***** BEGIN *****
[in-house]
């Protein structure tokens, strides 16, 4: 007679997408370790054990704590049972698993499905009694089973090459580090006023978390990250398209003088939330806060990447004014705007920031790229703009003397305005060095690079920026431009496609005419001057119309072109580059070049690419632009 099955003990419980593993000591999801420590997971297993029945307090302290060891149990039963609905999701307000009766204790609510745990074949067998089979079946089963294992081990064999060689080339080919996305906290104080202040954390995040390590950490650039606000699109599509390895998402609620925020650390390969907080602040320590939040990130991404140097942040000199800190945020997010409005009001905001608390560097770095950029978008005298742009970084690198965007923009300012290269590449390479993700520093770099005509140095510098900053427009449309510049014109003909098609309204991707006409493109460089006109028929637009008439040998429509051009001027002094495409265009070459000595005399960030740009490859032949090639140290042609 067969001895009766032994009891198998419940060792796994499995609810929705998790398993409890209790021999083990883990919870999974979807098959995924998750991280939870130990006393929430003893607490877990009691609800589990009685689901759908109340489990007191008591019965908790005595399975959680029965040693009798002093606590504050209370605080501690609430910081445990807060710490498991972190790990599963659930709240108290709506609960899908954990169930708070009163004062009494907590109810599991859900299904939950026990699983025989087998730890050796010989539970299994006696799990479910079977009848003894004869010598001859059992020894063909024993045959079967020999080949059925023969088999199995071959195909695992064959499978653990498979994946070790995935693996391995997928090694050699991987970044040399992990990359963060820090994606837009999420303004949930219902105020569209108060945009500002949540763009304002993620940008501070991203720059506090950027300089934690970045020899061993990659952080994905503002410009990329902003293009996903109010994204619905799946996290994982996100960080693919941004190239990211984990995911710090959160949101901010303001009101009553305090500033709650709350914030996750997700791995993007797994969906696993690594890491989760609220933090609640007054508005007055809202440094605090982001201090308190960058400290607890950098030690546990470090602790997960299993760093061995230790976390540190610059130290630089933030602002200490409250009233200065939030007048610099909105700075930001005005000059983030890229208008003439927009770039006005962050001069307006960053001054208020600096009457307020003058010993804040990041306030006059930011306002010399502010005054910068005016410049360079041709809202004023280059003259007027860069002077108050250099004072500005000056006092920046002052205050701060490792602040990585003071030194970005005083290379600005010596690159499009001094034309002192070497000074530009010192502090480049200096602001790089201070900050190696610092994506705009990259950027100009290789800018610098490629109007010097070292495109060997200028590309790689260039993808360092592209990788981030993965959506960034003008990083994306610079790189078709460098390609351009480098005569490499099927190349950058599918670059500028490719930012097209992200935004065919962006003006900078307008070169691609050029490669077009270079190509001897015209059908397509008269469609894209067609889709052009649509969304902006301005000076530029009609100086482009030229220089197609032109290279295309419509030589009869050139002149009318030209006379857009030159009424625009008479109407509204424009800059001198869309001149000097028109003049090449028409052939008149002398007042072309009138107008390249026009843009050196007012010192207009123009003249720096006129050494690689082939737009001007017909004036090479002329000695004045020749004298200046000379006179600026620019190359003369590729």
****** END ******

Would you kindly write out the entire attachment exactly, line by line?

[in-house]
């Protein structure tokens, strides 16, 4: 007679997408370790054990704590049972698993499905009694089973090459580090006023978390990250398209003088939330806060990447004014705007920031790229703009003397305005060095690079920026431009496609005419001057119309072109580059070049690419632009 099955003990419980593993000591999801420590997971297993029945307090302290060891149990039963609905999701307000009766204790609510745990074949067998089979079946089963294992081990064999060689080339080919996305906290104080202040954390995040390590950490650039606000699109599509390895998402609620925020650390390969907080602040320590939040990130991404140097942040000199800190945020997010409005009001905001608390560097770095950029978008005298742009970084690198965007923009300012290269590449390479993700520093770099005509140095510098900053427009449309510049014109003909098609309204991707006409493109460089006109028929637009008439040998429509051009001027002094495409265009070459000595005399960030740009490859032949090639140290042609 067969001895009766032994009891198998419940060792796994499995609810929705998790398993409890209790021999083990883990919870999974979807098959995924998750991280939870130990006393929430003893607490877990009691609800589990009685689901759908109340489990007191008591019965908790005595399975959680029965040693009798002093606590504050209370605080501690609430910081445990807060710490498991972190790990599963659930709240108290709506609960899908954990169930708070009163004062009494907590109810599991859900299904939950026990699983025989087998730890050796010989539970299994006696799990479910079977009848003894004869010598001859059992020894063909024993045959079967020999080949059925023969088999199995071959195909695992064959499978653990498979994946070790995935693996391995997928090694050699991987970044040399992990990359963060820090994606837009999420303004949930219902105020569209108060945009500002949540763009304002993620940008501070991203720059506090950027300089934690970045020899061993990659952080994905503002410009990329902003293009996903109010994204619905799946996290994982996100960080693919941004190239990211984990995911710090959160949101901010303001009101009553305090500033709650709350914030996750997700791995993007797994969906696993690594890491989760609220933090609640007054508005007055809202440094605090982001201090308190960058400290607890950098030690546990470090602790997960299993760093061995230790976390540190610059130290630089933030602002200490409250009233200065939030007048610099909105700075930001005005000059983030890229208008003439927009770039006005962050001069307006960053001054208020600096009457307020003058010993804040990041306030006059930011306002010399502010005054910068005016410049360079041709809202004023280059003259007027860069002077108050250099004072500005000056006092920046002052205050701060490792602040990585003071030194970005005083290379600005010596690159499009001094034309002192070497000074530009010192502090480049200096602001790089201070900050190696610092994506705009990259950027100009290789800018610098490629109007010097070292495109060997200028590309790689260039993808360092592209990788981030993965959506960034003008990083994306610079790189078709460098390609351009480098005569490499099927190349950058599918670059500028490719930012097209992200935004065919962006003006900078307008070169691609050029490669077009270079190509001897015209059908397509008269469609894209067609889709052009649509969304902006301005000076530029009609100086482009030229220089197609032109290279295309419509030589009869050139002149009318030209006379857009030159009424625009008479109407509204424009800059001198869309001149000097028109003049090449028409052939008149002398007042072309009138107008390249026009843009050196007012010192207009123009003249720096006129050494690689082939737009001007017909004036090479002329000695004045020749004298200046000379006179600026620019190359003369590729």